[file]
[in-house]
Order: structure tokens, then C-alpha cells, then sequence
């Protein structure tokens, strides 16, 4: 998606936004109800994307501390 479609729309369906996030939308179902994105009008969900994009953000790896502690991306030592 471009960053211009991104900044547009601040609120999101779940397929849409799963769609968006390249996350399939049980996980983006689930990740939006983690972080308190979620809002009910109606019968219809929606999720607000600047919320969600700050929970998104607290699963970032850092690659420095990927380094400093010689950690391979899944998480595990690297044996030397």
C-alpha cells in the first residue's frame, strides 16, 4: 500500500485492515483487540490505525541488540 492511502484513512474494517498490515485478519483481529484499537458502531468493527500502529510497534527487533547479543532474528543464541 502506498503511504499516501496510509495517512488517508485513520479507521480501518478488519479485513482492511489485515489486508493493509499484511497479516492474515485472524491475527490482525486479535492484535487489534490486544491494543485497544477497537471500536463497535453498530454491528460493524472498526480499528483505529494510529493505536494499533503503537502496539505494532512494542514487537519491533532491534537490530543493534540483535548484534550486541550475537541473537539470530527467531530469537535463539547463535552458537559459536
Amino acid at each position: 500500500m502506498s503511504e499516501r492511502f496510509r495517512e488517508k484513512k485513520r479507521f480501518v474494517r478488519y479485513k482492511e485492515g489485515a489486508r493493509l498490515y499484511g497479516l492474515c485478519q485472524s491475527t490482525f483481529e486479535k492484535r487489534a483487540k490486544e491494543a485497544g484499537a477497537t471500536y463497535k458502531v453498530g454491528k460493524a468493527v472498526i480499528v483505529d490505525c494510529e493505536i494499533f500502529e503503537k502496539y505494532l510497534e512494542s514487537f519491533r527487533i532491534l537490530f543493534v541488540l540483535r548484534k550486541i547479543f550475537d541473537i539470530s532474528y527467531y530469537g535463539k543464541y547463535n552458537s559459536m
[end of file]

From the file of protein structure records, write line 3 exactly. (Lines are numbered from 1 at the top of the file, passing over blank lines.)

């Protein structure tokens, strides 16, 4: 998606936004109800994307501390 479609729309369906996030939308179902994105009008969900994009953000790896502690991306030592 471009960053211009991104900044547009601040609120999101779940397929849409799963769609968006390249996350399939049980996980983006689930990740939006983690972080308190979620809002009910109606019968219809929606999720607000600047919320969600700050929970998104607290699963970032850092690659420095990927380094400093010689950690391979899944998480595990690297044996030397």